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Metasurfaces Offer Full Control of Light Polarization

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CAMBRIDGE, Mass., Aug. 26, 2021 — Researchers at the Harvard John A. Paulson School of Engineering and Applied Science have developed metasurfaces capable of manipulating the polarization of light with an unprecedented degree of control.

“This research shows that the ability to switch between holographic images that need not be limited to just two polarization states,” said Federico Capasso, the Robert L. Wallace Professor of Applied Physics and Vinton Hayes Senior Research Fellow in Electrical Engineering at SEAS and senior author of the research paper. “Our new metasurface can encode an unlimited number of holographic images or manipulate light in virtually infinite number of directions based on a very large number of polarization states.”
When illuminated with a laser light, the metasurface hologram implements a far-field in which light is directed on the basis of its incident polarization state. Here, the far-field measured on a digital image sensor reflects this desired behavior for six incident polarization states. Courtesy of the Capasso Lab/Harvard SEAS.
When illuminated with a laser light, the metasurface hologram implements a far-field in which light is directed on the basis of its incident polarization state. Here, the far-field measured on a digital image sensor reflects this desired behavior for six incident polarization states. Courtesy of the Capasso Lab/Harvard SEAS.

The research demonstrates a new way to control polarized light with metasurfaces, in which researchers engineer a holographic image with a polarization tunable response across the image itself. The approach, the researchers said, could lead to applications in diverse fields including imaging, microscopes, displays, and astronomy.

“This advancement is general and could be applied to almost any kind of optical system that uses polarized light,” said Noah Rubin, a postdoctoral fellow at SEAS and first author of the paper. “Specifically, this suggests that metasurfaces could be used in new types of laser systems whose output light could be engineered based on light’s polarization state, or perhaps even in telescope systems where similar types of optics are already being used to aid in the detection of Earth-like exoplanets.”

Holography has always been a popular technique to record and display information,” said Aun Zaidi, a graduate student at SEAS and co-lead author of the paper. “We have taken a fundamental principle of holography and generalized it in a way that greatly expands the information capacity of this rather old technique.”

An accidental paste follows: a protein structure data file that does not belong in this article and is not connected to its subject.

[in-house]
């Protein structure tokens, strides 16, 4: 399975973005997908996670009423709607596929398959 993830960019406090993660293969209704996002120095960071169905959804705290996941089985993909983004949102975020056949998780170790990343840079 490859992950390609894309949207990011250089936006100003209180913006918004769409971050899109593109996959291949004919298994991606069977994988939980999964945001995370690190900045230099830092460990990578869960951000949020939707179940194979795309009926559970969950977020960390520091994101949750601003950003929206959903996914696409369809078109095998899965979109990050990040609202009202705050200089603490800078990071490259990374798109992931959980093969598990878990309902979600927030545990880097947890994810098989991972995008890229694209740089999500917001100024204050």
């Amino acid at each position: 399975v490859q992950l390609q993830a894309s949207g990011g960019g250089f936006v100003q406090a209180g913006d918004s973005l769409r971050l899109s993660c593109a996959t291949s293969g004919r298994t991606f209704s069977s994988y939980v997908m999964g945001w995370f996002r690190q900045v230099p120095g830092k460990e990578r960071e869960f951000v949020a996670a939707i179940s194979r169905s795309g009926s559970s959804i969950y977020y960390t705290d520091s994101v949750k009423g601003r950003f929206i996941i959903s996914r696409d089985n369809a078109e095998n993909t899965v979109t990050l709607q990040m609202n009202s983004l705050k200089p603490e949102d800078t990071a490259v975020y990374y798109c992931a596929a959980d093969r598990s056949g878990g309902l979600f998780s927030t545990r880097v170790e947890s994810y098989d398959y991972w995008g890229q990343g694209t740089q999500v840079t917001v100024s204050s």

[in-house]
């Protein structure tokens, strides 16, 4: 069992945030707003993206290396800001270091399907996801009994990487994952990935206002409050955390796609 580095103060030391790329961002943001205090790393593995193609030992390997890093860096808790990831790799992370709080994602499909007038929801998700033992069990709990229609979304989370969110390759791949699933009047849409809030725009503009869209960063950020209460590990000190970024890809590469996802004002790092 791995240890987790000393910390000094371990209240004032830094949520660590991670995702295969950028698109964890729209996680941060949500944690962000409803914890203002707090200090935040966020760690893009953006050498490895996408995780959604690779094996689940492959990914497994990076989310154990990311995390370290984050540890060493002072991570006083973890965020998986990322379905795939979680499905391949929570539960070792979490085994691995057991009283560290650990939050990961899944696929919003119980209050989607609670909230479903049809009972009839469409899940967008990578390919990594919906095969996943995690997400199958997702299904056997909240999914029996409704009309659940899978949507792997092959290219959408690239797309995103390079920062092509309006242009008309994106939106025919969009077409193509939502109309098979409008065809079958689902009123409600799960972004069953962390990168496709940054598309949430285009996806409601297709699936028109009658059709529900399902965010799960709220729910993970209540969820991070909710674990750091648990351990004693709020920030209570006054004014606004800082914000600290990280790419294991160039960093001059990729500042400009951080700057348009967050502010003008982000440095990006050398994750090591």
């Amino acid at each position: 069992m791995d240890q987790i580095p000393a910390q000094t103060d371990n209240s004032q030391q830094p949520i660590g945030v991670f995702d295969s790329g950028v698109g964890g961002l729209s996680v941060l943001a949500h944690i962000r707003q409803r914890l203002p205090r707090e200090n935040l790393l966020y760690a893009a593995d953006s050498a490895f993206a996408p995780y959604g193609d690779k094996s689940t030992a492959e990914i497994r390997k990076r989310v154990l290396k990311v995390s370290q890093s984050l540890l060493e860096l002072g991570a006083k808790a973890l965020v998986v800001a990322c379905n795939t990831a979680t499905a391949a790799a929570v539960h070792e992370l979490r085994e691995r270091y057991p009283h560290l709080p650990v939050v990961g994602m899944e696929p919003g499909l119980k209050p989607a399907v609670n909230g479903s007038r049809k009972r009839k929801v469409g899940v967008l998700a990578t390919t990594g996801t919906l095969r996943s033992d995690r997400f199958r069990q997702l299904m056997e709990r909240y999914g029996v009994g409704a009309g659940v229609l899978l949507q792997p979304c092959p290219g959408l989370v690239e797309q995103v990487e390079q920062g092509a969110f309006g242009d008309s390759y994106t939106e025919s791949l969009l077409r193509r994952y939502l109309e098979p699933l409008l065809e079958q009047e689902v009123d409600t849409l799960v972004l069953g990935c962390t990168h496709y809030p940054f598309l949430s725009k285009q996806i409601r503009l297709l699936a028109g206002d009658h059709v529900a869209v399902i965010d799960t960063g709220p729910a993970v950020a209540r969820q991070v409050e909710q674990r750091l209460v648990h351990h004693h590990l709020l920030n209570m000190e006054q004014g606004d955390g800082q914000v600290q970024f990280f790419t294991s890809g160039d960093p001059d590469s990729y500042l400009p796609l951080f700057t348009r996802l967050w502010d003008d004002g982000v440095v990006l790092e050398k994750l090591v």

The researchers plan to study the devices further to understand how they may be applied to real-world applications.

The research was published in Science Advances (www.doi.org/10.1126/sciadv.abg7488).

Photonics.com
Aug 2021
GLOSSARY
polarization
With respect to light radiation, the restriction of the vibrations of the magnetic or electric field vector to a single plane. In a beam of electromagnetic radiation, the polarization direction is the direction of the electric field vector (with no distinction between positive and negative as the field oscillates back and forth). The polarization vector is always in the plane at right angles to the beam direction. Near some given stationary point in space the polarization direction in the beam...
holography
The optical recording of the object wave formed by the resulting interference pattern of two mutually coherent component light beams. In the holographic process, a coherent beam first is split into two component beams, one of which irradiates the object, the second of which irradiates a recording medium. The diffraction or scattering of the first wave by the object forms the object wave that proceeds to and interferes with the second coherent beam, or reference wave at the medium. The resulting...
lens
A transparent optical component consisting of one or more pieces of optical glass with surfaces so curved (usually spherical) that they serve to converge or diverge the transmitted rays from an object, thus forming a real or virtual image of that object.
Research & Technologyopticspolarizationpolarized lightholographymetasurfacelens2DHarvardHarvard UniversityHarvard SEASFederico CapassoScience Advances

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